Sunday, May 27, 2012
The origins of the Ancient Olympic Games remain shrouded in mystery but some historians believe it may have been to celebrate a foot race organized by the guardians of the infant Zeus. Others think the ancient games arose as a celebration of Pelops defeat over King Oenomaus in a chariot race. The prize was the hand of Princess Hippodamia. However not entirely out of character, Pelops cheated in the chariot race which resulted in the death of Myrtilus the charioteer. With his dying breath Myrtilus cursed Pelops and many believe the curse of Pelops is the main reason for the many misfortunes which are associated with both the ancient and modern games.
The first organized games took place in Greece in 776 BCE. The ancient games were part of a religious festival honoring Zeus and were the scene of great political rivalries. They were also the sites of many controversies, boasts, public announcements and humiliation. Held every four years for nearly 1,100 years they ran from 776 BCE to 393 AD. At first there were four Pan-Hellenic games. The Pythian Games were held in Delphi in honor of Apollo. The stade was 177.5 meters long and the winners were given a crown of laurel leaves. The Nemean Games were held in Nemea in honor of Zeus. Champions were given garlands of fresh wild celery. The Isthmian Games were held in Cornith in honor of Poseidon where pine branches were given to the champions. The most famous were the Olympics held at Olympia in honor of Zeus. The Olympic stade was 192.28 meters and champions were given olive leaves to commemorate their victories. The games alternated so there was an athletic festival every year. Ancient Greeks kept calendars by "Olympiads" or four-year spans to correspond with the games.
The ancient games took place at the first moon after the summer solstice and victors became heroes. Winners were presented with an amphora (two handed vessel) full of the finest olive oil. The vessels were decorated with scenes of the particular event. Originally the athletes were amateurs but eventually they received prize money and even appearance money. The Olympics were the one exception.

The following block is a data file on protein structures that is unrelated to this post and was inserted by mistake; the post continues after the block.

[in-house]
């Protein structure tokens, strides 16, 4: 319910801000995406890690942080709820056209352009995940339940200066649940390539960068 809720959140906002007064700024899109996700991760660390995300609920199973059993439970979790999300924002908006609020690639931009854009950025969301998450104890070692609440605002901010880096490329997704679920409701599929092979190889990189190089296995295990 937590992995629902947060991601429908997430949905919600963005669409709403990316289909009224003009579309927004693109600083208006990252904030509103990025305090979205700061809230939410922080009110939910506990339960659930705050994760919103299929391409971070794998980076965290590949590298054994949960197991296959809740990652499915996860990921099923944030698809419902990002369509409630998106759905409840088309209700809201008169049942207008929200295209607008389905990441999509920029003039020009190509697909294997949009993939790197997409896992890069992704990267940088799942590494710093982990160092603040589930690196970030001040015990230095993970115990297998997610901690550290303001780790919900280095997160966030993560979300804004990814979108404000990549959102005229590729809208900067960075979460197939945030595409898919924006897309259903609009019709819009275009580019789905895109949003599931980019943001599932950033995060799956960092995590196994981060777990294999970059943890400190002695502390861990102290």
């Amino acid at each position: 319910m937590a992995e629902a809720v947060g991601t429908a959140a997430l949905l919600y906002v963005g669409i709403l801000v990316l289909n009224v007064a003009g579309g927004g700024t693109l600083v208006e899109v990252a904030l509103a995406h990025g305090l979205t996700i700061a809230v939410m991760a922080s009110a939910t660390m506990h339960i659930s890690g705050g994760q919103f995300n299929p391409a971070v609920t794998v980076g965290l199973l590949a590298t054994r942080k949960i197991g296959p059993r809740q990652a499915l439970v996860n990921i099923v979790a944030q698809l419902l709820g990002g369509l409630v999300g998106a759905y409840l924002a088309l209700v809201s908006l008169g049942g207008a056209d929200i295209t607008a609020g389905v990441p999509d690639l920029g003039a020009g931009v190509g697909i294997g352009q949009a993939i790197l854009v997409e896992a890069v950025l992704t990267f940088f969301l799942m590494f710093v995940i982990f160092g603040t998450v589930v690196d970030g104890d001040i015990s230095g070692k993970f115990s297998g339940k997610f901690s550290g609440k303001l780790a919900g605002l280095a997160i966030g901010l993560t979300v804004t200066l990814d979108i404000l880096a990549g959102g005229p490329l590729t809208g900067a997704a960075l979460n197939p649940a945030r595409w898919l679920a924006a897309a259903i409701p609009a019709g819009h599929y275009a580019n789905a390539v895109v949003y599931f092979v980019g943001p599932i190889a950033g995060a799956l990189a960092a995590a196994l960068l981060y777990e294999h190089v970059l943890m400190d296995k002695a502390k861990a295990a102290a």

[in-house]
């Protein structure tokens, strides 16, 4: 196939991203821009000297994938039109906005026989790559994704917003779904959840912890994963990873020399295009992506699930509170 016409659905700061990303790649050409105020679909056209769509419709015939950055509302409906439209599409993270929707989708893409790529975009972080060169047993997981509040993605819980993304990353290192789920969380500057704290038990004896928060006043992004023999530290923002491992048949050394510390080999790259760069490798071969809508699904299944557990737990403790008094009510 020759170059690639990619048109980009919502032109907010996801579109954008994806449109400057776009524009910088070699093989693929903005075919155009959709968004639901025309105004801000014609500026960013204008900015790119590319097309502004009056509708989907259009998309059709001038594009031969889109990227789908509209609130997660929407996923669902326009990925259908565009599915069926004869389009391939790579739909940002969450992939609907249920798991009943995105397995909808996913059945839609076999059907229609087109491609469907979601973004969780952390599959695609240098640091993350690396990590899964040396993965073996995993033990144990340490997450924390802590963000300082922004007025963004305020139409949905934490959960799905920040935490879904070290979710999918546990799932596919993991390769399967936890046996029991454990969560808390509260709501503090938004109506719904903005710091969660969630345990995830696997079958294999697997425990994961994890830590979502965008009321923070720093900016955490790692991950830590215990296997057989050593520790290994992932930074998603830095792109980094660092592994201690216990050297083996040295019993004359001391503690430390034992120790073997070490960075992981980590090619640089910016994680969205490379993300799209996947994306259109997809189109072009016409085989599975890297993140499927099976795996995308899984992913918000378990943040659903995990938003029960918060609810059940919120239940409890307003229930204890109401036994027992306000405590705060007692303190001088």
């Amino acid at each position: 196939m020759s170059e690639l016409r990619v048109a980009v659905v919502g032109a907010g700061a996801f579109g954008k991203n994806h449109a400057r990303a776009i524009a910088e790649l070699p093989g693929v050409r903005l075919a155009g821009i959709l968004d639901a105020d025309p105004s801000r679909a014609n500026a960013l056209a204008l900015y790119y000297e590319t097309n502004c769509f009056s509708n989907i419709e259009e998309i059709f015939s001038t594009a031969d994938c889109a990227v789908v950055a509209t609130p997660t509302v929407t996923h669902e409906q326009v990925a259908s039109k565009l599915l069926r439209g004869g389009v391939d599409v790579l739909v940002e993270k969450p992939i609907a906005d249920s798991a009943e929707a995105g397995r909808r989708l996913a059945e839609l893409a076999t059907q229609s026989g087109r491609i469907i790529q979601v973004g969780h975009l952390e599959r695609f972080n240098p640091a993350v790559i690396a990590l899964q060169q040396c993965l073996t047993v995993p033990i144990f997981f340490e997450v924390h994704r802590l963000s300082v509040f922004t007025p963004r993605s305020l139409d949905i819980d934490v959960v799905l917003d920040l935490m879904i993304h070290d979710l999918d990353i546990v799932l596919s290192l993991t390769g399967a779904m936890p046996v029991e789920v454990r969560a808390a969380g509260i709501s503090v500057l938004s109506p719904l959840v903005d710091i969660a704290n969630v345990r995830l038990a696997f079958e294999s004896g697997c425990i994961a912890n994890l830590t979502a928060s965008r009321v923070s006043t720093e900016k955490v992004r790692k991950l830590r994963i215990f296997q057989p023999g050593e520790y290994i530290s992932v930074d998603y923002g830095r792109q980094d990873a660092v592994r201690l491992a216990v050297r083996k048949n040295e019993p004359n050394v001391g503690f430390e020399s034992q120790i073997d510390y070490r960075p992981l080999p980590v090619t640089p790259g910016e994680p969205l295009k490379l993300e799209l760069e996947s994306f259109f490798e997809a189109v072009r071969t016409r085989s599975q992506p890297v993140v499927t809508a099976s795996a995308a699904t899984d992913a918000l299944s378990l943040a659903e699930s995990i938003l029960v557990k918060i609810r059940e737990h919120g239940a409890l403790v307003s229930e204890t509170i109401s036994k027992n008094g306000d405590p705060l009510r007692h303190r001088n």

The stade was the only Olympic event for the first thirteen Olympic Games, until the diaulos was instituted in the fourteenth Olympics. The dolichos was then instituted the following year, for the fifteenth Olympic Games. The Hoplitodromos, or the race in armor, was not instituted until the sixty-fifth Olympiad.
Because the ancient games were a celebration of the gods they were held in one of the oldest religious centres in ancient Greece, Olympia. This was at the site of a great temple. The settling was practical in that it was a venue with easy access. Travelers from distant parts of Greece travelled to compete in the games. An international truce among the Greeks was established for the month before and after the games to allow the athletes and judges to reach Olympia safely. Judges had the power to fine and or disqualify entire cities for breaking the truce. The games grow in popularity and competitors came from far and wide. At first, non Greeks could not compete but Greeks came from as far as Spain and the Ukraine. After the 2nd century AD, the Roman Empire brought more competitors to the games. Greeks boys were trained for the competition from early in their schooling. Like today's serious athletes their sport required mental dedication, top conditioning, and outstanding athletic ability in order to make the grade. The Greeks believed rigorous training should not commence until after three years of study and the child had reached puberty. Athletes had to take an oath they had trained for 10 months prior to competition.